Compare and Contrast? Discussion Essay? Advantages/Disadvantages? One-sided essay? Two-sided?

I don’t worry too much about essay types. Unless the essay question says “Give both sides” then basically anything will do. I know many teachers will disagree with me here.

In IELTS, you are not going to get 'Compare-and-contrast-a-Toyota-Corolla-with-a -Volkwagen-Golf' - type essay. You will be asked to deal with ideas, not specifications or numbers, and you should not be mechanical. Your ideas need to flow.

A good argument will naturally mention the other side  -  it doesn’t have to be a mechanical (Para 1= This, Para 2=That) layout or structure. If your ideas flow, and are logically developed and supported, then you will get a good mark.

But don’t worry too much about one-sided or two-sided arguments. A purely one-sided argument will probably not get a good mark, because at some stage you simply have to deal with the opposite view: in other words, you have to mention the other side of the problem or situation or other people's viewpoints. You can dismiss them or ridicule them or undermine them or show they are wrong, but you have to deal with them.

A two-sided argument where you mechanically describe a problem or situation and then mechanically respond to it in the next paragraph (or next sentence) is also going to be very repetitive and boring for the reader. There is no need for exact symmetry between paragraphs or even within paragraphs.

Just write. Have a good intro and conclusion.

And what about the the middle bit?

Here’s what the official descriptors for Writing Task 2 in IELTS (public version) say about Paragraphing:

  • Band 8: uses paragraphing sufficiently and appropriately
  • Band 7: presents a clear central topic within each paragraph
  • Band 5: may not write in paragraphs, or paragraphing may be inadequate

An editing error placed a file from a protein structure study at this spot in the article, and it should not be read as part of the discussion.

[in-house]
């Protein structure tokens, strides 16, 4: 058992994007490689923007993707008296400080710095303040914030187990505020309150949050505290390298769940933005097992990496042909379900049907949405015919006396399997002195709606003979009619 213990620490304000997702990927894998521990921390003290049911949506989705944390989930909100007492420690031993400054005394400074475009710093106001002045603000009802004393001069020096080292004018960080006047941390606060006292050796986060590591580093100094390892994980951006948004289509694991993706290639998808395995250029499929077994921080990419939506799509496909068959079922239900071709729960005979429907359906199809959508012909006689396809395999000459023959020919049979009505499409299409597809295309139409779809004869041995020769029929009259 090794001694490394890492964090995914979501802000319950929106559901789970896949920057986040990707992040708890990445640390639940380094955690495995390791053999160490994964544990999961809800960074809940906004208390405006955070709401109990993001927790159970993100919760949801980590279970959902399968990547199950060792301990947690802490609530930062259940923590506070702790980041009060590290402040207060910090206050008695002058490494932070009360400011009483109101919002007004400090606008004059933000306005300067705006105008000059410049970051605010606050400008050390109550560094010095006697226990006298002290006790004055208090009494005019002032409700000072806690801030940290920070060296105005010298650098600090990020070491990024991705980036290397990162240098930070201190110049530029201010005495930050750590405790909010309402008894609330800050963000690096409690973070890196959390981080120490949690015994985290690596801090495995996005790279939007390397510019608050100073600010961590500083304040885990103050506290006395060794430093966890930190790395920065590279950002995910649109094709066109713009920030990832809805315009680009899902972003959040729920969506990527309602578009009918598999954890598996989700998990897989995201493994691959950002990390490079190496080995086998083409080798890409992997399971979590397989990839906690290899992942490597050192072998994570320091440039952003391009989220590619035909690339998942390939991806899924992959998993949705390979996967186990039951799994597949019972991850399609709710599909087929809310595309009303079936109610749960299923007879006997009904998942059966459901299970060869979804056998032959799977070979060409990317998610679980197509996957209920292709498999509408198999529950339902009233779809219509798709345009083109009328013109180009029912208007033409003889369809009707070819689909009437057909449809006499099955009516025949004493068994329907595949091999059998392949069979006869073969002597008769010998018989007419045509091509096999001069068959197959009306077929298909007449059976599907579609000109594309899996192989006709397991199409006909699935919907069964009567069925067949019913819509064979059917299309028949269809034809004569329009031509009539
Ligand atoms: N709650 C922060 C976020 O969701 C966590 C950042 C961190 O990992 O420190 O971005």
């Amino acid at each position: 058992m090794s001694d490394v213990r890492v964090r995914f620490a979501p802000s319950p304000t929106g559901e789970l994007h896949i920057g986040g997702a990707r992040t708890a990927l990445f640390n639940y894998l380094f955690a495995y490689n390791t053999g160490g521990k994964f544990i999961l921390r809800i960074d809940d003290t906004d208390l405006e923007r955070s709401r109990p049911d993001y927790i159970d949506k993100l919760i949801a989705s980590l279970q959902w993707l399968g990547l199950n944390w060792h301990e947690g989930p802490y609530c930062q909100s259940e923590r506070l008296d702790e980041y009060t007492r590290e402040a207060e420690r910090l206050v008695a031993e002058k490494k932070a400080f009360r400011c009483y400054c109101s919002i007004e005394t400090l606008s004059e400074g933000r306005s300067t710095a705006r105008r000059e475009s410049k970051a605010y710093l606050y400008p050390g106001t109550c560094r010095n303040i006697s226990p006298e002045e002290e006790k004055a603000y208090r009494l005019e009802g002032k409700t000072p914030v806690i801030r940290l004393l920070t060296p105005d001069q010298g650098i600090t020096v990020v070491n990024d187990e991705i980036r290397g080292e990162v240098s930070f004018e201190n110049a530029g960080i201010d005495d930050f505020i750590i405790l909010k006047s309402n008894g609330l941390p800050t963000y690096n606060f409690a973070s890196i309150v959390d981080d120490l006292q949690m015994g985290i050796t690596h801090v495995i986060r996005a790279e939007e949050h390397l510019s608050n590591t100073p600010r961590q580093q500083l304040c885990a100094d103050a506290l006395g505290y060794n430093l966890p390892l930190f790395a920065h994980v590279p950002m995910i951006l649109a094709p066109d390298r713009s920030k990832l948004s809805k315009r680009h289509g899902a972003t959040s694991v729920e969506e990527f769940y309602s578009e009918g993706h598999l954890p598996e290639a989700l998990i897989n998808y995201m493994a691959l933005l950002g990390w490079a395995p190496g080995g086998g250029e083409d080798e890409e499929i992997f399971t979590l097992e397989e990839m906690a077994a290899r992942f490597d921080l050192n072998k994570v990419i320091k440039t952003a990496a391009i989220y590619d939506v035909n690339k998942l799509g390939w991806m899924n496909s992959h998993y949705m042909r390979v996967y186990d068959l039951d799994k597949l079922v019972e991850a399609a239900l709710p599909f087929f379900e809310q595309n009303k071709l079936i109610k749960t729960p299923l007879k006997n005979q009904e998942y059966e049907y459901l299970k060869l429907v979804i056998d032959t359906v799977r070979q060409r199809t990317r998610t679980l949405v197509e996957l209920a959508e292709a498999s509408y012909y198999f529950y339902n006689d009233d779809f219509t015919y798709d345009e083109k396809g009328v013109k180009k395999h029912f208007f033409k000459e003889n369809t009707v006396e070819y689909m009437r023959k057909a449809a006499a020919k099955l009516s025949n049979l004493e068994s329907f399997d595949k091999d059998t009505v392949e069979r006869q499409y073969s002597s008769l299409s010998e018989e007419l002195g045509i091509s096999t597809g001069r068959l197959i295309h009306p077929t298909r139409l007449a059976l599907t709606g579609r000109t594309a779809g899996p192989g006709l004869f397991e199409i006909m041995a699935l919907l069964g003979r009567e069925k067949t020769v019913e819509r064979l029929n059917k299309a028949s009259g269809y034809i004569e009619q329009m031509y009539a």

So there is no prescribed layout, except that if you don't have paragraphs you won't get above Band 5.

Let’s look at Task Response (did the candidate answer the question)

  • Band 5: addresses the task only partially
  • Band 6: addresses all parts of the task although  some parts may be more fully covered than others
  • Band 7: addresses all parts of the task
  • Band 8: sufficiently addresses all parts of the task 

So again, there is no required layout -  you just have to answer the question with fully developed ideas.

I do recommend certain layouts -  have a look at 3773 and 35553 here - because they suit some essay types. The 35553 layout is where you tend to agree so strongly with one side that you have more ideas about it AND can write more about each idea. But these layouts are not set in stone.

Bottom Line: Unless the question asks for “discuss both sides” or something like that, then you can do what you want. Just have plenty paragraphs with a clear central idea. And please, keep your sentences short and clear.

OK -  teachers, let's hear from you.  Or candidates, let's hear what you think your teacher thinks!

April 20, 2012
7:56 am
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Good point about books probably meaning formal education.

I admit i would rather have clear easy rules about what type of essay to write but yeah...

April 22, 2012
6:16 pm
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Hi Katiss

I think another way to look at this is to relax and just write pretty much as you want.

The emphasis is on accurate, natural writing (hopefully with some style), fully-supported ideas, and logical organization (the choice of how to organize is up to you).

As I said, I think many people get obsessed with trying to second-guess the question and the layout - one side, both sides, disadvantages, advantages, etc, etc. The layouts here are for guidance only -  frameworks that some people like.

You definitely need paragraphs, but there is no magic number. I recommend 3773 because it's easy to do and remember for people who are looking for Band 5, 5.5 or 6. 

But the sky's the limit!